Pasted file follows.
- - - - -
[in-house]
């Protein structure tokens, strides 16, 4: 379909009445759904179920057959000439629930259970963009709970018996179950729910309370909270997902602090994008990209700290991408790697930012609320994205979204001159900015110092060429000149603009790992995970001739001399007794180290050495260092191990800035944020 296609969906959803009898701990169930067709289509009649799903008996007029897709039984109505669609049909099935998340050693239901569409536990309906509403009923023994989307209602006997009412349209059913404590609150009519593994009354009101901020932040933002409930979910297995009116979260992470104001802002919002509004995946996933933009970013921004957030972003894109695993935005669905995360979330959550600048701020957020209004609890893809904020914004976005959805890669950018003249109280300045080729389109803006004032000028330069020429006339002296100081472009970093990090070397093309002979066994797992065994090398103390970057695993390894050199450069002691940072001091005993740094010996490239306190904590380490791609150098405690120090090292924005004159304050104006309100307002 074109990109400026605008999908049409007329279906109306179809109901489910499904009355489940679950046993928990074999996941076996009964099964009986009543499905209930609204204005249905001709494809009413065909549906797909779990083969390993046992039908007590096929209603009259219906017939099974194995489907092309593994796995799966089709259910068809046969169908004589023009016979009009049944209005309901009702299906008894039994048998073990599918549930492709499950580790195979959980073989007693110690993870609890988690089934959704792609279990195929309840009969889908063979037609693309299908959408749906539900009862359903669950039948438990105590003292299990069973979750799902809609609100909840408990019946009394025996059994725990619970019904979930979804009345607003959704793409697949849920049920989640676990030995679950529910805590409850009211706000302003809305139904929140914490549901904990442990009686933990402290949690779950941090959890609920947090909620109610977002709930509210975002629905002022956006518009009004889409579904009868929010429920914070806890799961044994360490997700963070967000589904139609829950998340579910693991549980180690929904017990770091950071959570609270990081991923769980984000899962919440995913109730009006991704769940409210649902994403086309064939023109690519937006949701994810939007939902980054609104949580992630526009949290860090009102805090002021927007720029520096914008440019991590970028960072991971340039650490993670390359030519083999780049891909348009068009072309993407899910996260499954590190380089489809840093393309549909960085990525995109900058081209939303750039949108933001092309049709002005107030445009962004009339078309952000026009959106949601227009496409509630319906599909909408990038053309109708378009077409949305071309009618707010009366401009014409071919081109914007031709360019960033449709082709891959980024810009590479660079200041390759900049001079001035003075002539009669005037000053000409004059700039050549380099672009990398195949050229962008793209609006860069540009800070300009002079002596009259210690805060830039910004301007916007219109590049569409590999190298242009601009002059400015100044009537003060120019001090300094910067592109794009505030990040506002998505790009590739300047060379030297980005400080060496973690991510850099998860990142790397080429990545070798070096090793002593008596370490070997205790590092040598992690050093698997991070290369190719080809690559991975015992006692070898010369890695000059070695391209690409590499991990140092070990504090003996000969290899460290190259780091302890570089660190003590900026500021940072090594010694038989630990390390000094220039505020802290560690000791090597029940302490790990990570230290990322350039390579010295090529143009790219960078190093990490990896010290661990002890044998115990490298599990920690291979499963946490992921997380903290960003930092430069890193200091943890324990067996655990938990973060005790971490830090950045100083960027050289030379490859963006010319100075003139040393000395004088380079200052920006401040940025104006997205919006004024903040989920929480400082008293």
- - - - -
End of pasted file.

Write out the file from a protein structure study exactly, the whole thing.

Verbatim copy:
[in-house]
């Protein structure tokens, strides 16, 4: 379909009445759904179920057959000439629930259970963009709970018996179950729910309370909270997902602090994008990209700290991408790697930012609320994205979204001159900015110092060429000149603009790992995970001739001399007794180290050495260092191990800035944020 296609969906959803009898701990169930067709289509009649799903008996007029897709039984109505669609049909099935998340050693239901569409536990309906509403009923023994989307209602006997009412349209059913404590609150009519593994009354009101901020932040933002409930979910297995009116979260992470104001802002919002509004995946996933933009970013921004957030972003894109695993935005669905995360979330959550600048701020957020209004609890893809904020914004976005959805890669950018003249109280300045080729389109803006004032000028330069020429006339002296100081472009970093990090070397093309002979066994797992065994090398103390970057695993390894050199450069002691940072001091005993740094010996490239306190904590380490791609150098405690120090090292924005004159304050104006309100307002 074109990109400026605008999908049409007329279906109306179809109901489910499904009355489940679950046993928990074999996941076996009964099964009986009543499905209930609204204005249905001709494809009413065909549906797909779990083969390993046992039908007590096929209603009259219906017939099974194995489907092309593994796995799966089709259910068809046969169908004589023009016979009009049944209005309901009702299906008894039994048998073990599918549930492709499950580790195979959980073989007693110690993870609890988690089934959704792609279990195929309840009969889908063979037609693309299908959408749906539900009862359903669950039948438990105590003292299990069973979750799902809609609100909840408990019946009394025996059994725990619970019904979930979804009345607003959704793409697949849920049920989640676990030995679950529910805590409850009211706000302003809305139904929140914490549901904990442990009686933990402290949690779950941090959890609920947090909620109610977002709930509210975002629905002022956006518009009004889409579904009868929010429920914070806890799961044994360490997700963070967000589904139609829950998340579910693991549980180690929904017990770091950071959570609270990081991923769980984000899962919440995913109730009006991704769940409210649902994403086309064939023109690519937006949701994810939007939902980054609104949580992630526009949290860090009102805090002021927007720029520096914008440019991590970028960072991971340039650490993670390359030519083999780049891909348009068009072309993407899910996260499954590190380089489809840093393309549909960085990525995109900058081209939303750039949108933001092309049709002005107030445009962004009339078309952000026009959106949601227009496409509630319906599909909408990038053309109708378009077409949305071309009618707010009366401009014409071919081109914007031709360019960033449709082709891959980024810009590479660079200041390759900049001079001035003075002539009669005037000053000409004059700039050549380099672009990398195949050229962008793209609006860069540009800070300009002079002596009259210690805060830039910004301007916007219109590049569409590999190298242009601009002059400015100044009537003060120019001090300094910067592109794009505030990040506002998505790009590739300047060379030297980005400080060496973690991510850099998860990142790397080429990545070798070096090793002593008596370490070997205790590092040598992690050093698997991070290369190719080809690559991975015992006692070898010369890695000059070695391209690409590499991990140092070990504090003996000969290899460290190259780091302890570089660190003590900026500021940072090594010694038989630990390390000094220039505020802290560690000791090597029940302490790990990570230290990322350039390579010295090529143009790219960078190093990490990896010290661990002890044998115990490298599990920690291979499963946490992921997380903290960003930092430069890193200091943890324990067996655990938990973060005790971490830090950045100083960027050289030379490859963006010319100075003139040393000395004088380079200052920006401040940025104006997205919006004024903040989920929480400082008293």